‘Real Steel’ Stars, Director Knock Out Misconceptions

'It's more 'Rocky' than it is Rock 'Em Sock 'Em [Robots],' director Shawn Levy tells MTV News of early skeptics.

For those who’ve been following the comings and goings of “Real Steel,” it’s a pretty well-known fact that when the project was first announced back in late 2009, the Internets lit up with comments and rants against the studio for green-lighting a Rock ’Em Sock Em Robots movie.

And while everyone is entitled to their own opinion, the problem with that perception, according to the stars and director themselves, is that it’s incorrect.

“A lot people [say], ’What is it, Rock ’Em Sock ’Em Robots?’ But it’s got a lot of heart,” Hugh Jackman told MTV News at the film’s premiere. “This movie is really about the relationships of everyone involved, and I think it’s going to surprise people. I saw it with my mother-in-law, my wife and my kids at the same screening, and they all were crying at one point, laughing, and they really got into it.”

Director Shawn Levy admitted that he wasn’t bothered so much by the quick critiques as he was amused, because they were analyzing elements of the film they hadn’t seen and a script they obviously hadn’t read.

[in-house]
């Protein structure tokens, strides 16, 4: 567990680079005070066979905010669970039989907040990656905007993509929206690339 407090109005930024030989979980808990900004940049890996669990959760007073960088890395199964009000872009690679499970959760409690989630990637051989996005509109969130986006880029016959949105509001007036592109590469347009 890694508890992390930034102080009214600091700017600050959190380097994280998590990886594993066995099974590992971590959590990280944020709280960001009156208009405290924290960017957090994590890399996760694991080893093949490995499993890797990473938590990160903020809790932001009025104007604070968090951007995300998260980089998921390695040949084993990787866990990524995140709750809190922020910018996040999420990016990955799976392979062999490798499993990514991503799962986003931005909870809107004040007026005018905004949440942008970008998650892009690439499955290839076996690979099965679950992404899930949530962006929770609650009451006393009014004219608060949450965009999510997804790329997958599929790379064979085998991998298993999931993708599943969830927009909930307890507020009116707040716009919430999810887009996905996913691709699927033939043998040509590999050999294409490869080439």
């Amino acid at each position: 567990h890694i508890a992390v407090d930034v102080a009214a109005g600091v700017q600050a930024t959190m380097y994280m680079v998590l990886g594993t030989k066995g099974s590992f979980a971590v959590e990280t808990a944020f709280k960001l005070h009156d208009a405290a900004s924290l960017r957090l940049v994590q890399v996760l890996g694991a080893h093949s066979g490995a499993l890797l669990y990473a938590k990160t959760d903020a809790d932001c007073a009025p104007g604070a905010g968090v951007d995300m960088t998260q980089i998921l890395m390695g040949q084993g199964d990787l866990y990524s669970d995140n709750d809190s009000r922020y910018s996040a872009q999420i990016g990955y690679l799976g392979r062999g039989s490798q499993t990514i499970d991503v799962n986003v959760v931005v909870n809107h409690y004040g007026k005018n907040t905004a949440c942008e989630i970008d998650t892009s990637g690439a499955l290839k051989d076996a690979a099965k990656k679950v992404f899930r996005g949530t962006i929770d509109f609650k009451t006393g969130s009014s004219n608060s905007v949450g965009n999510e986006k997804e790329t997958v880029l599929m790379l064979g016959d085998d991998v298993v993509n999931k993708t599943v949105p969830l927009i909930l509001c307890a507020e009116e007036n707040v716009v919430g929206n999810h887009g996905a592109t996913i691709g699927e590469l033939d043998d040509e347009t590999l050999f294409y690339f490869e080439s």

“It’s more ’Rocky’ than it is Rock ’Em Sock ’Em. It’s all about the heart, it’s all about the characters,” Levy explained. “The action is great, and if you’re a young guy and you just want to come and watch robots wail on each other, great, you’re going to love it. But if you’re looking for more of an emotional experience, the movie is very much that.”

Evangeline Lilly took the emotional aspect of the plot one step further and explained the film’s overall message.

“I think the moral message here is: Never give up on yourself. Never sell out. Selling out is such a big thing nowadays, because our culture is so materialistic and money is everything, and in this film, this beautiful little boy played by Dakota [Goyo] will not sell out, and his father wants to, because his father, Hugh Jackman, is kind of pathetic compared to his son,” she explained. “His son is like, ’Dude, I’m not giving up on myself, I’m not giving up on my robot, I’m not giving up on you.’ It’s beautiful, because it’s supposed to be the inverse; the father is supposed to say that to the son. So it kind of breaks your heart to see a son redeem his father.”

Check out everything we’ve got on “Real Steel.”

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